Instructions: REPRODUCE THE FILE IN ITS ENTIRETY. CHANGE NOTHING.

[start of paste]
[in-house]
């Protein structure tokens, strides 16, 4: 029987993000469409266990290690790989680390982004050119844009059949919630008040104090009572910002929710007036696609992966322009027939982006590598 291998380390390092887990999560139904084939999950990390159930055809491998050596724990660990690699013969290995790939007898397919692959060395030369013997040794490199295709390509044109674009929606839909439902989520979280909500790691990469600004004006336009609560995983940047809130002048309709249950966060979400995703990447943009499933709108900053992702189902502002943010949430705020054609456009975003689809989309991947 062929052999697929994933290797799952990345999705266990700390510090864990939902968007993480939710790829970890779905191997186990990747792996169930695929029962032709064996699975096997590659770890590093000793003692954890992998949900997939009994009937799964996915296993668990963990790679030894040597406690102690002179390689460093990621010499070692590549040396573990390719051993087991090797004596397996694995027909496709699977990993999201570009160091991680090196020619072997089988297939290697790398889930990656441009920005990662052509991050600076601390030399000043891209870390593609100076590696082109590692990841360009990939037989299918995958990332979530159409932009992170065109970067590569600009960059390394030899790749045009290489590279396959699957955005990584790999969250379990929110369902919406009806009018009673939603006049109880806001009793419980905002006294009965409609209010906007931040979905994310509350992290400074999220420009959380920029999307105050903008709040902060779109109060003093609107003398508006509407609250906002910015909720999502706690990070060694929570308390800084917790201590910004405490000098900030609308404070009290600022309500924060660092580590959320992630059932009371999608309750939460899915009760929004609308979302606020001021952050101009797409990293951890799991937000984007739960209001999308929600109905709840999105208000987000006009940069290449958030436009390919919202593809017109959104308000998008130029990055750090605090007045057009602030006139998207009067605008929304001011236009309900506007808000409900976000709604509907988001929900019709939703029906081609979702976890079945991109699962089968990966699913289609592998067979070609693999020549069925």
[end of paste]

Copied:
[in-house]
């Protein structure tokens, strides 16, 4: 029987993000469409266990290690790989680390982004050119844009059949919630008040104090009572910002929710007036696609992966322009027939982006590598 291998380390390092887990999560139904084939999950990390159930055809491998050596724990660990690699013969290995790939007898397919692959060395030369013997040794490199295709390509044109674009929606839909439902989520979280909500790691990469600004004006336009609560995983940047809130002048309709249950966060979400995703990447943009499933709108900053992702189902502002943010949430705020054609456009975003689809989309991947 062929052999697929994933290797799952990345999705266990700390510090864990939902968007993480939710790829970890779905191997186990990747792996169930695929029962032709064996699975096997590659770890590093000793003692954890992998949900997939009994009937799964996915296993668990963990790679030894040597406690102690002179390689460093990621010499070692590549040396573990390719051993087991090797004596397996694995027909496709699977990993999201570009160091991680090196020619072997089988297939290697790398889930990656441009920005990662052509991050600076601390030399000043891209870390593609100076590696082109590692990841360009990939037989299918995958990332979530159409932009992170065109970067590569600009960059390394030899790749045009290489590279396959699957955005990584790999969250379990929110369902919406009806009018009673939603006049109880806001009793419980905002006294009965409609209010906007931040979905994310509350992290400074999220420009959380920029999307105050903008709040902060779109109060003093609107003398508006509407609250906002910015909720999502706690990070060694929570308390800084917790201590910004405490000098900030609308404070009290600022309500924060660092580590959320992630059932009371999608309750939460899915009760929004609308979302606020001021952050101009797409990293951890799991937000984007739960209001999308929600109905709840999105208000987000006009940069290449958030436009390919919202593809017109959104308000998008130029990055750090605090007045057009602030006139998207009067605008929304001011236009309900506007808000409900976000709604509907988001929900019709939703029906081609979702976890079945991109699962089968990966699913289609592998067979070609693999020549069925």